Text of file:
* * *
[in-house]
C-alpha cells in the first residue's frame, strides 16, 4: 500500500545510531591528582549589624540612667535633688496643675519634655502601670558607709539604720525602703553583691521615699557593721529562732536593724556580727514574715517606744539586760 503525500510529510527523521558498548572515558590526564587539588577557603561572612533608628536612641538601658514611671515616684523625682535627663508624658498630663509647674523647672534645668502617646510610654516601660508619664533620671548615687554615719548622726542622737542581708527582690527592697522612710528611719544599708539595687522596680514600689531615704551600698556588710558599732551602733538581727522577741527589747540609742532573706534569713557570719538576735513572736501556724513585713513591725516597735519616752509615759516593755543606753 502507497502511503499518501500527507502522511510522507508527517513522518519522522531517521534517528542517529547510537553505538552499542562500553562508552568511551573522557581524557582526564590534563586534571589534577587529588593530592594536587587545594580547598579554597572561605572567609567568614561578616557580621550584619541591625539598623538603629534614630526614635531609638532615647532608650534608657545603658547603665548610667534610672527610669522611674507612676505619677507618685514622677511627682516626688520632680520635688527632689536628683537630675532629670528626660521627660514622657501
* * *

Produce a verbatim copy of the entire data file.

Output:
[in-house]
C-alpha cells in the first residue's frame, strides 16, 4: 500500500545510531591528582549589624540612667535633688496643675519634655502601670558607709539604720525602703553583691521615699557593721529562732536593724556580727514574715517606744539586760 503525500510529510527523521558498548572515558590526564587539588577557603561572612533608628536612641538601658514611671515616684523625682535627663508624658498630663509647674523647672534645668502617646510610654516601660508619664533620671548615687554615719548622726542622737542581708527582690527592697522612710528611719544599708539595687522596680514600689531615704551600698556588710558599732551602733538581727522577741527589747540609742532573706534569713557570719538576735513572736501556724513585713513591725516597735519616752509615759516593755543606753 502507497502511503499518501500527507502522511510522507508527517513522518519522522531517521534517528542517529547510537553505538552499542562500553562508552568511551573522557581524557582526564590534563586534571589534577587529588593530592594536587587545594580547598579554597572561605572567609567568614561578616557580621550584619541591625539598623538603629534614630526614635531609638532615647532608650534608657545603658547603665548610667534610672527610669522611674507612676505619677507618685514622677511627682516626688520632680520635688527632689536628683537630675532629670528626660521627660514622657501